How many times did you feel your annoyance grow proportionally to the amount of time you had to wait for a website to load? Often enough. And you’re not the only one – a website’s load time can have a huge impact on how users perceive the brand and its products or services. Ensuring a swift upload of your website is one of your main tasks – here are some guidelines on how to do this and never get annoyed by a long load time again. (more…)
If you want your website to stand out from among your competitors, simply writing articles will not be enough to accomplish what you desire. Your articles must be SEO friendly. SEO stands for search engine optimization, which means it is optimized to rank high on search engine return lists. There are a few points within your article that will make it SEO friendly, and here are the top things you need to know.
For many years Google has been using PageRank (PR) to classify sites based on authority. A higher PR site generally means higher authority and higher crawl rate by search engines. Google has been fighting against spam and black hat techniques since its very beginning. Earlier, any webmaster would gain backlinks either by buying links, commenting on other blogs, or by spam guest posting and increase their PR. Now Google is bringing a new card into the SEO game – Google Author Rank.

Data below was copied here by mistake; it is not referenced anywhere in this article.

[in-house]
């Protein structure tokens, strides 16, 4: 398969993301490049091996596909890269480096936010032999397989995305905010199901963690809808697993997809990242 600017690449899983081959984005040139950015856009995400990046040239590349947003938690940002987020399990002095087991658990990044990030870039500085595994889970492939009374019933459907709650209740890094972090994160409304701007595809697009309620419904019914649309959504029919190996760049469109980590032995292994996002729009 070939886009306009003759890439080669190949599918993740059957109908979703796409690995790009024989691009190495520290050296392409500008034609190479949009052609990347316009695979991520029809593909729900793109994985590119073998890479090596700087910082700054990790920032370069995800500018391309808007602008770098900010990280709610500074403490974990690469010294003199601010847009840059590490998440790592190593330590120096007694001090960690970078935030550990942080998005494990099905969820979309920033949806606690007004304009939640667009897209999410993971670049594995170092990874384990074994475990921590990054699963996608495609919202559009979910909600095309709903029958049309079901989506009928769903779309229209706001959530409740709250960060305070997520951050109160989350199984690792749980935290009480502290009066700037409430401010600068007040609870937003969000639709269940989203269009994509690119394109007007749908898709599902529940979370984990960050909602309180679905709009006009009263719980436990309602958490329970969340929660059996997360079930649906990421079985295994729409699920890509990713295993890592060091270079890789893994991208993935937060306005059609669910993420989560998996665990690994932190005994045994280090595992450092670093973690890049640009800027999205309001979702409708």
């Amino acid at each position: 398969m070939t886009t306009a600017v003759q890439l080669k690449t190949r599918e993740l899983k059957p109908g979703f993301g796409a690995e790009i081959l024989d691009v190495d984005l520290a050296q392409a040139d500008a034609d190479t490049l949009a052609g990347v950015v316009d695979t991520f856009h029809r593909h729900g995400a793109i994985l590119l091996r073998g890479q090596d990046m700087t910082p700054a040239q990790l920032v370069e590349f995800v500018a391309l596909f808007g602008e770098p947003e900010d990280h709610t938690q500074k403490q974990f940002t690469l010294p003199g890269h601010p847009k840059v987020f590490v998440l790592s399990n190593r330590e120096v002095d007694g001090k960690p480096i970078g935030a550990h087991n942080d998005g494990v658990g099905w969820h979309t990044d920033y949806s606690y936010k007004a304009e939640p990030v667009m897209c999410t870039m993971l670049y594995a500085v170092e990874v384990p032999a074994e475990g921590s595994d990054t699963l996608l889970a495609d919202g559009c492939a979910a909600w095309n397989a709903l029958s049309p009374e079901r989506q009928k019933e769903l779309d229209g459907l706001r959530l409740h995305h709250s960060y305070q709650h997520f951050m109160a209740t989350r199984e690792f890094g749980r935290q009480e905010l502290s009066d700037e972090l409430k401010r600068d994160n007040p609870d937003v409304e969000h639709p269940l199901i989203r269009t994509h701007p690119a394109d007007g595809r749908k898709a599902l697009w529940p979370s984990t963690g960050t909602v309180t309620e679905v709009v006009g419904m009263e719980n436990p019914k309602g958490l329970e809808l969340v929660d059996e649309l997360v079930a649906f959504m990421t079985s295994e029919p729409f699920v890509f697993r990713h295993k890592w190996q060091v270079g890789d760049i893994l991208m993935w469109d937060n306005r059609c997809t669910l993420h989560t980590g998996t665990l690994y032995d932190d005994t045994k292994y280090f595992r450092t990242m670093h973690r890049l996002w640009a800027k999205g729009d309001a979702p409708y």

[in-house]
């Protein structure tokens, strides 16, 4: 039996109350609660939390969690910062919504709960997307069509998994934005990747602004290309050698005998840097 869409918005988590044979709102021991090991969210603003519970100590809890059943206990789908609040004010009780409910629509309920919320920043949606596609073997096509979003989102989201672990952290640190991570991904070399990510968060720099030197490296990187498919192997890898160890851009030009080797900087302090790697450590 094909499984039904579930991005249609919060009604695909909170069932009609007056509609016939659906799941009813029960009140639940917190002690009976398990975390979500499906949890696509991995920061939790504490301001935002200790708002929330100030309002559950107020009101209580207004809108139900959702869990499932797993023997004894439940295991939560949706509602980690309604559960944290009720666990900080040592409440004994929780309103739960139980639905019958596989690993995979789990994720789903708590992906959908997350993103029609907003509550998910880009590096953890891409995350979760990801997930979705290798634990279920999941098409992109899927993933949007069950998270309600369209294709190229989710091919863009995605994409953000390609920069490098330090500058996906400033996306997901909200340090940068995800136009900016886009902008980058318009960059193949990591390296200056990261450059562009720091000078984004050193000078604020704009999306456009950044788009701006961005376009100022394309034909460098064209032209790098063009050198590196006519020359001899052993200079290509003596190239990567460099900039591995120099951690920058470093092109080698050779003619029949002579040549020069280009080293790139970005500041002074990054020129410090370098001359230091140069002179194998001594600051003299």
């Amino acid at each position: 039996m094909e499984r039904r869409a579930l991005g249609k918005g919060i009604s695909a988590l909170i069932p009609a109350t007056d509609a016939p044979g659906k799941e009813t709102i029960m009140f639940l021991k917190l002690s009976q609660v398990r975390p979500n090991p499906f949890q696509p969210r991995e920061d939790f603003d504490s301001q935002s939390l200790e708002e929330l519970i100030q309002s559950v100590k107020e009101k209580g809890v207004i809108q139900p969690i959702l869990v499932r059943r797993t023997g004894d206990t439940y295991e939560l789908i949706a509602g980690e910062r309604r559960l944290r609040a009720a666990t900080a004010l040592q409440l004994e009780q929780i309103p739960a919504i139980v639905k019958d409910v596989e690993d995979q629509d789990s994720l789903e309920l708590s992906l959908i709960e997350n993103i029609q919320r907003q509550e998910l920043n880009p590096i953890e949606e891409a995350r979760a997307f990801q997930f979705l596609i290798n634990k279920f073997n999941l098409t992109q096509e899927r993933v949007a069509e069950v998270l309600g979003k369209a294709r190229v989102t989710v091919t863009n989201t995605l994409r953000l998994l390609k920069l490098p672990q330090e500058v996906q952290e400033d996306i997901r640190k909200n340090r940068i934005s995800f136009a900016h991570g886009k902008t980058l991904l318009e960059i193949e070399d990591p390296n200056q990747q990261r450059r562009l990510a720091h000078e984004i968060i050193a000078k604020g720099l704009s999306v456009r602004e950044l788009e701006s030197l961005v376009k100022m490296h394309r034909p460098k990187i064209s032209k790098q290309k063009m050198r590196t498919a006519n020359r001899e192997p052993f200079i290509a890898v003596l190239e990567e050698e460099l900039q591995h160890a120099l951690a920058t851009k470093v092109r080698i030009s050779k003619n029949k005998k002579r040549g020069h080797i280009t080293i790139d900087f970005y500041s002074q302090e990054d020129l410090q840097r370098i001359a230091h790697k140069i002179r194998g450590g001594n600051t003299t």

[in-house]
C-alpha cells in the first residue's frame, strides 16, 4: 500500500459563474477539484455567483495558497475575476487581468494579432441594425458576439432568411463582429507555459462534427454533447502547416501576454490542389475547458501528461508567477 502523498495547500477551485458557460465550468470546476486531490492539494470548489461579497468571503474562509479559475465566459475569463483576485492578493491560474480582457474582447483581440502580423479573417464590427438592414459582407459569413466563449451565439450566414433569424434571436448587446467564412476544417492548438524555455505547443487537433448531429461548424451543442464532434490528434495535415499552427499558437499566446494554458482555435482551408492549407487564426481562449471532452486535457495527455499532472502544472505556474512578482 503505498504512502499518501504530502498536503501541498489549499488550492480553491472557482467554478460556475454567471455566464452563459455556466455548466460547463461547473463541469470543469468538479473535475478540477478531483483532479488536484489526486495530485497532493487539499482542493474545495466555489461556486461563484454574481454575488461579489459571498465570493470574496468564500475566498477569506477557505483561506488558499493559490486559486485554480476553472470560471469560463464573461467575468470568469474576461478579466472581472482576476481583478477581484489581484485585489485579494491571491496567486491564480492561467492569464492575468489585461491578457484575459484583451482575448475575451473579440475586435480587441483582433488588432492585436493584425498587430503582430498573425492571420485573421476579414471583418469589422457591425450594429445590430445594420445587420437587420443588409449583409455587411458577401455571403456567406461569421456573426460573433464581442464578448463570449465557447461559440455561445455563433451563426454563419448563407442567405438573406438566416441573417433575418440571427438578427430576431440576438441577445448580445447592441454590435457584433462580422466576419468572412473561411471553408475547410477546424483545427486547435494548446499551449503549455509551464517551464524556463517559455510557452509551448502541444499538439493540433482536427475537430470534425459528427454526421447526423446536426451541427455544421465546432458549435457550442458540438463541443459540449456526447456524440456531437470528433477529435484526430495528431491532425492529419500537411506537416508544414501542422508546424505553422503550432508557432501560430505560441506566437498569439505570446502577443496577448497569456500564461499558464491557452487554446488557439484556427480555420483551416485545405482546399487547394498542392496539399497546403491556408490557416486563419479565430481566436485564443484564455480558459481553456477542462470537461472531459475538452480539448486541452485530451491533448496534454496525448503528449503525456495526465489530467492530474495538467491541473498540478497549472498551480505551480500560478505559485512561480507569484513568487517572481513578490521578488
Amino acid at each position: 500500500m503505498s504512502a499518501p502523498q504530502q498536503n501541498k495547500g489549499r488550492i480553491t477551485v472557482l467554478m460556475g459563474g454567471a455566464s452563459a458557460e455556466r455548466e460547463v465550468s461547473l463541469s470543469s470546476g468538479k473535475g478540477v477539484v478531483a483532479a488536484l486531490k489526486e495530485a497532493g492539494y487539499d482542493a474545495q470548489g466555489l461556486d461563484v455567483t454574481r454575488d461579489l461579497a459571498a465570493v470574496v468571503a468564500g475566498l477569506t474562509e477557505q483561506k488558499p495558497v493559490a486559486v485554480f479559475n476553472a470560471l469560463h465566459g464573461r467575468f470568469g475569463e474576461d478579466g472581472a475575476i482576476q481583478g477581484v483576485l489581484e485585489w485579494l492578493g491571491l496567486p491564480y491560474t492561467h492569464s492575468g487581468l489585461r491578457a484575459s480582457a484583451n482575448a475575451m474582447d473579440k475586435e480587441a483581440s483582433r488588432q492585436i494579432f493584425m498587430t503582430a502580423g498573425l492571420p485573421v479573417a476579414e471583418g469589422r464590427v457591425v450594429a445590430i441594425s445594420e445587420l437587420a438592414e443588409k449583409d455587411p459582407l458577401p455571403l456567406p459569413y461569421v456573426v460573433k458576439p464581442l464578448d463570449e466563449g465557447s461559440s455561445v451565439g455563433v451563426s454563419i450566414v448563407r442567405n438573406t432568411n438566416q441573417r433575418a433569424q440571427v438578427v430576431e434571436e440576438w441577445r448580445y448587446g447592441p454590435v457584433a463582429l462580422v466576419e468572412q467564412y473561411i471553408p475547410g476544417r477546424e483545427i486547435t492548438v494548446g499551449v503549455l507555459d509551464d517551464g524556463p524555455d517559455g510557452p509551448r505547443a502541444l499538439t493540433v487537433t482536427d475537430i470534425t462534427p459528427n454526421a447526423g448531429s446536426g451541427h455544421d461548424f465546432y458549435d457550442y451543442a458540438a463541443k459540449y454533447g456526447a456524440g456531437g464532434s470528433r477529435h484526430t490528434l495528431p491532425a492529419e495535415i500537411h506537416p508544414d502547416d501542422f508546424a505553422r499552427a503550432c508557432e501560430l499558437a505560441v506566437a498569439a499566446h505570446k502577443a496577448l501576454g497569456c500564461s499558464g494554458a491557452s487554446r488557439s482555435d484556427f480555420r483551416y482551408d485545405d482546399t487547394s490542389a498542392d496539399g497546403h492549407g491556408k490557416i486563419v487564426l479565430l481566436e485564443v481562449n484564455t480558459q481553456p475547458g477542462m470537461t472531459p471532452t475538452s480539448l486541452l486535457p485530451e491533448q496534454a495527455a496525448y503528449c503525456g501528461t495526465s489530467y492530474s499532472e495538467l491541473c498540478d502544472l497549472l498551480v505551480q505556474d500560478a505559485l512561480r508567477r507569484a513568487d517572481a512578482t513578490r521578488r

What is Google Author Rank?
Google Author Rank is nothing but a measurement of the authority of your blog / website over the internet. Google has been trying to provide their customers with better search results ever since it’s birth and this how they are going to do it. They normally update their search algorithms over 500 times a year (lots of minor updates and some major ones). The recent Panda and EMD (Exact Matching Domains) updates have hit many webmasters hard. The Penguin algorithm has hit most of the spam sites with devastating effects and if you are one of them, you should read the rest of the article.
Many SEO experts have complained about their organic traffic disappearing overnight. Google with their recent updates have changed the very definition of Search Engine Optimization. No one knows what to do anymore. But what everyone knows (even if they don’t apply it) is producing unique, original and useful content is the only way to avoid being penalized by these updates.
Why you have to go for Google Authorship?
You have to go for Google Authorship because Google wants you to. Google is the world leader in search marketing. With over 80% dominance in the search market, you have no choice but to stay on the Google’s good boy list. Organic traffic is the lifeline of any blog or website. To get organic traffic, you need Google and you have to listen to what they are saying.
What are the benefits of Google Authorship?
Google Authorship will provide more authority to your blog. Your Google+ picture will be displayed in the search results which increases the CTR of your blog.
There is also a hidden benefit of it which has been confirmed by Google themselves. If someone clicks a link on the search result and goes to your site and spends a certain amount of time there, then presses the browser’s “Back” button, more results from your site will be shown in the results. This is a way of Google knowing that the user has loved your content and is willing to read more from your site.
According to Matt McGee of Search Engine Land, their research has calculated the time to be around 2 minutes. Here’s a snapshot (above) of the results after pressing the back button after a certain amount of time.
How to get Google Authorship?